The Complete Guide to Owning an Electric Vehicle in South Carolina

So you‘re thinking about an electric vehicle. Well sit right down and let me walk you through everything you need to know about transitioning to an EV right here in South Carolina!

In this comprehensive guide, I‘ll explore all the nitty-gritty details of EV ownership for Palmetto State drivers. That includes the availability of charging stations across the state, what electricity actually costs for charging compared to gas, incentives and rebates, and an overall assessment of how supportive our state really is compared to others leading the charge.

After reading, you‘ll feel empowered to join the EV revolution sweeping the nation!

Evaluating South Carolina‘s Growing EV Charging Network

Let‘s start by understanding the infrastructure that makes electric vehicles viable for most drivers – public charging stations. South Carolina‘s charger network has grown substantially in recent years, although most remain concentrated around major metros so far.

  • Over 1,500 stations installed statewide as of 2023
  • Growth centered on Greenville, Columbia and Charleston areas
  • Rural areas still suffer from "charger deserts"

Tesla Superchargers specifically give their drivers charging flexibility for longer trips. With 19 statewide locations, expanded access is possible by investing in an adapter.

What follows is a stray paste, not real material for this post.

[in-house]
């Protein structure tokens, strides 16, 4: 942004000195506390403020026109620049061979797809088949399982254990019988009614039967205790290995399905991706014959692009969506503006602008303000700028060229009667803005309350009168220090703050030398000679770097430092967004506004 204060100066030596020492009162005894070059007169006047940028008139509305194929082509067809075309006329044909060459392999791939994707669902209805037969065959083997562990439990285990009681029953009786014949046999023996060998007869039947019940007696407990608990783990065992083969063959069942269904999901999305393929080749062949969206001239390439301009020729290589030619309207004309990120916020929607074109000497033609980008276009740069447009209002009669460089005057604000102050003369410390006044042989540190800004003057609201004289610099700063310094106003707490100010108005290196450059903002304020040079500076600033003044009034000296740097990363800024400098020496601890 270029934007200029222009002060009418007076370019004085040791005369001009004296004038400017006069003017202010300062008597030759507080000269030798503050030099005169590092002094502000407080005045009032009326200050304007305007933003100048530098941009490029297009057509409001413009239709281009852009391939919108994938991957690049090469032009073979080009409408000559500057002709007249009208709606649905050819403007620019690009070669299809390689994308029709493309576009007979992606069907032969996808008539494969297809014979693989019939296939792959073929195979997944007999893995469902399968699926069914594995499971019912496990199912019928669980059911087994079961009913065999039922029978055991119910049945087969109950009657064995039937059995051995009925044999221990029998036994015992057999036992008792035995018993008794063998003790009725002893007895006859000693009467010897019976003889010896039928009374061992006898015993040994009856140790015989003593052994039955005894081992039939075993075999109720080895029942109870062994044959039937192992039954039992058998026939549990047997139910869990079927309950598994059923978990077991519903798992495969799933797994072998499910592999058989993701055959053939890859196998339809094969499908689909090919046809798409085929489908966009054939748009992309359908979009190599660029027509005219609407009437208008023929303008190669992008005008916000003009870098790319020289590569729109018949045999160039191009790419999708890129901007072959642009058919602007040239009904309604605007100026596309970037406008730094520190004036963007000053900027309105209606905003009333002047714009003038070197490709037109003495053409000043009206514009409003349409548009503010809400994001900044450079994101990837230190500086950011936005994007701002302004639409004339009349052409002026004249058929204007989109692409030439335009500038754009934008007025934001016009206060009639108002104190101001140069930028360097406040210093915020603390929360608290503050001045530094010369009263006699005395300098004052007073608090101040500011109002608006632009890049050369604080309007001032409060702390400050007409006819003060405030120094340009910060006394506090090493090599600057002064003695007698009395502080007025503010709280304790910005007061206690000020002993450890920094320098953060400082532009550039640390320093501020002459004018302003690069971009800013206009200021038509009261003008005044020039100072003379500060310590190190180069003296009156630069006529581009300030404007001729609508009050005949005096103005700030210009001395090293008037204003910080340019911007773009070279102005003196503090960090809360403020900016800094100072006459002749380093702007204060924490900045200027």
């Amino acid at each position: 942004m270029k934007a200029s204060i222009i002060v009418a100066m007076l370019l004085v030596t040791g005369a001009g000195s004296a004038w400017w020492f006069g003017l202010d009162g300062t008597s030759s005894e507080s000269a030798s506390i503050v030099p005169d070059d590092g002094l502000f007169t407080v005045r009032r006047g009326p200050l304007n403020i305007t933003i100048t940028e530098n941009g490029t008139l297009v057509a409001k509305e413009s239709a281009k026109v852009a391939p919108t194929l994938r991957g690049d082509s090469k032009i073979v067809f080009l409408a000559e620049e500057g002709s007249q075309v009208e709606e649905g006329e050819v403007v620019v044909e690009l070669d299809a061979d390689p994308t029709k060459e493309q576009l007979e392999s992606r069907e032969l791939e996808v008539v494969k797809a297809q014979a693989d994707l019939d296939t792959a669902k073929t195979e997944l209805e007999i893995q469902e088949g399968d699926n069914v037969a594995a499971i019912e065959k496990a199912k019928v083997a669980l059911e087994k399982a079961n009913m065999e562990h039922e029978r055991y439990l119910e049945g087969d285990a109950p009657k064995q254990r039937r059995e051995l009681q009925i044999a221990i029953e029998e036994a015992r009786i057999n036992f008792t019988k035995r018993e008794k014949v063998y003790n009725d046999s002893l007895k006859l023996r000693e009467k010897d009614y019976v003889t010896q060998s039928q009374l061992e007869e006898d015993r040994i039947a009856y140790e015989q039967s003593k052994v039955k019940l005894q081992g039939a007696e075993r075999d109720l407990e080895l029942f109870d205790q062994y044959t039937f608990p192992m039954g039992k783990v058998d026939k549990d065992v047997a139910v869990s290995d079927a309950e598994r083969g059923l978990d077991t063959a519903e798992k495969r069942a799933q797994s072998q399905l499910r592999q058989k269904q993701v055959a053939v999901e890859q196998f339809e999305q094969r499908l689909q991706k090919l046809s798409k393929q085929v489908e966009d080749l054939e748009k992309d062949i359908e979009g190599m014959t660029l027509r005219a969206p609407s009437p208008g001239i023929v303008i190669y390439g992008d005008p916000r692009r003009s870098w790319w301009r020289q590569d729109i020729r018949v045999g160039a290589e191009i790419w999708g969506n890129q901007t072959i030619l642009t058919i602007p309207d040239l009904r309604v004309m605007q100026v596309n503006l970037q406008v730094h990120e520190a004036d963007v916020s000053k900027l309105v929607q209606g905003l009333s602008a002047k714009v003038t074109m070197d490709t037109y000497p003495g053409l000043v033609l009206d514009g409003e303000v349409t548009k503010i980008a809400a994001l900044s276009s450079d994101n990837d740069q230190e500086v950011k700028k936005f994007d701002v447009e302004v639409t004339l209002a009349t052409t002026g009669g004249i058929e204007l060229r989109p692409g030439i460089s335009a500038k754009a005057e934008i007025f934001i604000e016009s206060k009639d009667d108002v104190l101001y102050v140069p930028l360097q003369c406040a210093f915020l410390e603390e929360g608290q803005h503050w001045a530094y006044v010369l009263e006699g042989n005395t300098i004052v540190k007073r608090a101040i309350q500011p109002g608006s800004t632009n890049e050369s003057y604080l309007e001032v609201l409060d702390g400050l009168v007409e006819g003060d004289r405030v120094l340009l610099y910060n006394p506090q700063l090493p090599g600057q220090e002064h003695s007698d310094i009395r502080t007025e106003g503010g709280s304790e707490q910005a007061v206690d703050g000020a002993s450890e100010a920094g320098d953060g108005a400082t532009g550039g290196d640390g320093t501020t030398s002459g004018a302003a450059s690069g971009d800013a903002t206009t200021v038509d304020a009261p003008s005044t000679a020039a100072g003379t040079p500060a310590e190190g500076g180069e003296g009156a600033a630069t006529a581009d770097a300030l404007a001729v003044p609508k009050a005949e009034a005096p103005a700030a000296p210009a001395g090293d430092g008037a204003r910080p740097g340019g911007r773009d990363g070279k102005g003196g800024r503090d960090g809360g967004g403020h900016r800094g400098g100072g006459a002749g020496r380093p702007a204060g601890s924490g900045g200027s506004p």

In January 2023, Governor Henry McMaster signed an executive order designating $30 million under the federal NEVI program towards expanding fast charging on highway systems over the next few years. This will help fill gaps in rural charger availability.


South Carolina‘s charging capabilities may not match leading states quite yet as EV adoption spreads nationwide. But with the state budgeting $30 million towards travel corridor expansion by 2026, infrastructure will become less of a barrier for all drivers in the years ahead.

Charging Your EV is Surprisingly Affordable in SC

Now for the question many have on their mind – how much will it actually cost me to charge an electric vehicle? Well sit down, because I‘ve got great news for South Carolina drivers!

Based on January 2023 data from the EIA, our average residential electricity rates remain well below the national benchmarks. That means saving money charging your EV locally versus other states.

See for yourself:

LocationAvg Electricity RateNational Average
South Carolina$0.097 per kWh$0.15 per kWh
California$0.229 per kWh$0.15 per kWh
New York$0.257 per kWh$0.15 per kWh

To give you an idea what those affordable electricity prices mean for actual charging costs per full "fill up":

EV ModelCharging Cost SCCharging Cost National Avg
Tesla Model 3 Long Range$5.82$7.73
Ford F-150 Lightning$12.97$15.62
Chevy Bolt$6.93$9.11
Volkswagen ID.4$10.11$12.82

Based on AAA data, South Carolina‘s average gas price sits around $3.05 per gallon. Even with slightly cheaper gas, electricity still saves you big bucks!

No matter what EV model you choose, charging at home lets you laugh all the way past the gas station.

South Carolina Incentives and Regulations

When it comes to state-level buyer incentives, South Carolina leaves much to be desired compared to EV leaders like California. But pockets of progress are emerging to convince more drivers to go electric.

Here‘s what you need to know:

  • No cash rebates or tax credits for buying an EV as of 2023